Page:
Monday Message 10/29

Dear Trinity Families and Friends,

We are blessed to be involved in the process of the formation of your children.

Today’s world is information obsessed. We are flooded with information from friends, media and other outside sources, and we form a belief based on those communications. However, when new information comes our way, we assimilate it, and that becomes a new experience.  Contemplation of the word “information” leads us to explore the root: formation.


noun: the action of forming or process of being formed.

Formation takes time. Formation happens in readings and discovery, in placing our children in a setting where they gather information, discover and form ideas based on what they believe from prior knowledge and making mistakes. Formation is understanding, empathy, and taking complete ownership of something. Formation is cultivated over time. It is particularly drawn-out for young children whose world tends to be self-centered and controlled by developmental factors.

As instruments in the formation of your child, we must consider that formation occurs best in an environment of understanding. To understand another person, we must temporarily set aside our wants and needs. When we come to understand another person, it does not necessarily mean we agree with their mindset, but we must be willing to accept that they may hold views and opinions very different from our own. We grow up in different environments, with different influences and experiences that shape and form our opinions and view of life. We cannot know someone until we first try to understand the world from which they are coming. To that end, the world we grew up in is very different from the one which our children are experiencing. Parenting does not come with a manual, but one thing has guided me well: by not focusing upon my world and instead seeking to understand the other person’s perspective, I believe I become a better listener, a much better parent, and ultimately better able to be a positive impact of formation.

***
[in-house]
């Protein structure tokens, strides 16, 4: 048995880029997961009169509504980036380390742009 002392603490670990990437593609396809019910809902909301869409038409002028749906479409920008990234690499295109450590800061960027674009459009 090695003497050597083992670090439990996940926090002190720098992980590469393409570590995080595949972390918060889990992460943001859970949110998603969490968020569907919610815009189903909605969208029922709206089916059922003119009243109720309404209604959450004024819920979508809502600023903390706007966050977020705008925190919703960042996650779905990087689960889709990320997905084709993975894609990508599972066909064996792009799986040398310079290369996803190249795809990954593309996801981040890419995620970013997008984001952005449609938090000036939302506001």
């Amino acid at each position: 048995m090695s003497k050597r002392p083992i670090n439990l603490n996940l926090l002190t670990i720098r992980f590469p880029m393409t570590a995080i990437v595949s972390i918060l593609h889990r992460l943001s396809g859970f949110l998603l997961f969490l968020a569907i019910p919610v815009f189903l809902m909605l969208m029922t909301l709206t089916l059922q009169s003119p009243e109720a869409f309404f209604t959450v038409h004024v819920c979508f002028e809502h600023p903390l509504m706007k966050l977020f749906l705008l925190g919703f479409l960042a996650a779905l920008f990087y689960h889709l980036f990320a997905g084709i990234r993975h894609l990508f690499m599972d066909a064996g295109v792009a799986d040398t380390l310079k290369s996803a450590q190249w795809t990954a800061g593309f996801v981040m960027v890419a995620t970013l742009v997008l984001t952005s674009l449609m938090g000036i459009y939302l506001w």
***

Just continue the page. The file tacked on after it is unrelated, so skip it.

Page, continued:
“Good Judgement comes from experience and experience comes from bad judgment “ Rita Me Brown.


With warm regards,

Mark Ravelli / Head of School


Trinity Episcopal School

720 Tremont Street Galveston, TX 77550